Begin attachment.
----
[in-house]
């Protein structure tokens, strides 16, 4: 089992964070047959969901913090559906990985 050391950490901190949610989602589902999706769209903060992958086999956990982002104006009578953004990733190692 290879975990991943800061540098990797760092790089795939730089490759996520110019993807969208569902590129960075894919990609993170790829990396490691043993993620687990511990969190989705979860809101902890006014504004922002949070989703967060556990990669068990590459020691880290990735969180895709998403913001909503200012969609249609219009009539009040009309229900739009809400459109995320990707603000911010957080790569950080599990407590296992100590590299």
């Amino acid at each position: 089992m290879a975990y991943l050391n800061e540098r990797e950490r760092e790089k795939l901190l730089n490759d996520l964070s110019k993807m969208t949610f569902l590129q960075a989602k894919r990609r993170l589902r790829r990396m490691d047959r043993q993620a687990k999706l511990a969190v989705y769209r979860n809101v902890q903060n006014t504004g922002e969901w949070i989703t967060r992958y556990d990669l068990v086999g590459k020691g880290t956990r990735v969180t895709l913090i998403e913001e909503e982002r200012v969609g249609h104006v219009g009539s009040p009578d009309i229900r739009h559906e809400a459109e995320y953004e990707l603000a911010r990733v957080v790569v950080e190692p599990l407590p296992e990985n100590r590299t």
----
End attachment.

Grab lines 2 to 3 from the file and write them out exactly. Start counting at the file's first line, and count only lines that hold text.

């Protein structure tokens, strides 16, 4: 089992964070047959969901913090559906990985 050391950490901190949610989602589902999706769209903060992958086999956990982002104006009578953004990733190692 290879975990991943800061540098990797760092790089795939730089490759996520110019993807969208569902590129960075894919990609993170790829990396490691043993993620687990511990969190989705979860809101902890006014504004922002949070989703967060556990990669068990590459020691880290990735969180895709998403913001909503200012969609249609219009009539009040009309229900739009809400459109995320990707603000911010957080790569950080599990407590296992100590590299």
């Amino acid at each position: 089992m290879a975990y991943l050391n800061e540098r990797e950490r760092e790089k795939l901190l730089n490759d996520l964070s110019k993807m969208t949610f569902l590129q960075a989602k894919r990609r993170l589902r790829r990396m490691d047959r043993q993620a687990k999706l511990a969190v989705y769209r979860n809101v902890q903060n006014t504004g922002e969901w949070i989703t967060r992958y556990d990669l068990v086999g590459k020691g880290t956990r990735v969180t895709l913090i998403e913001e909503e982002r200012v969609g249609h104006v219009g009539s009040p009578d009309i229900r739009h559906e809400a459109e995320y953004e990707l603000a911010r990733v957080v790569v950080e190692p599990l407590p296992e990985n100590r590299t």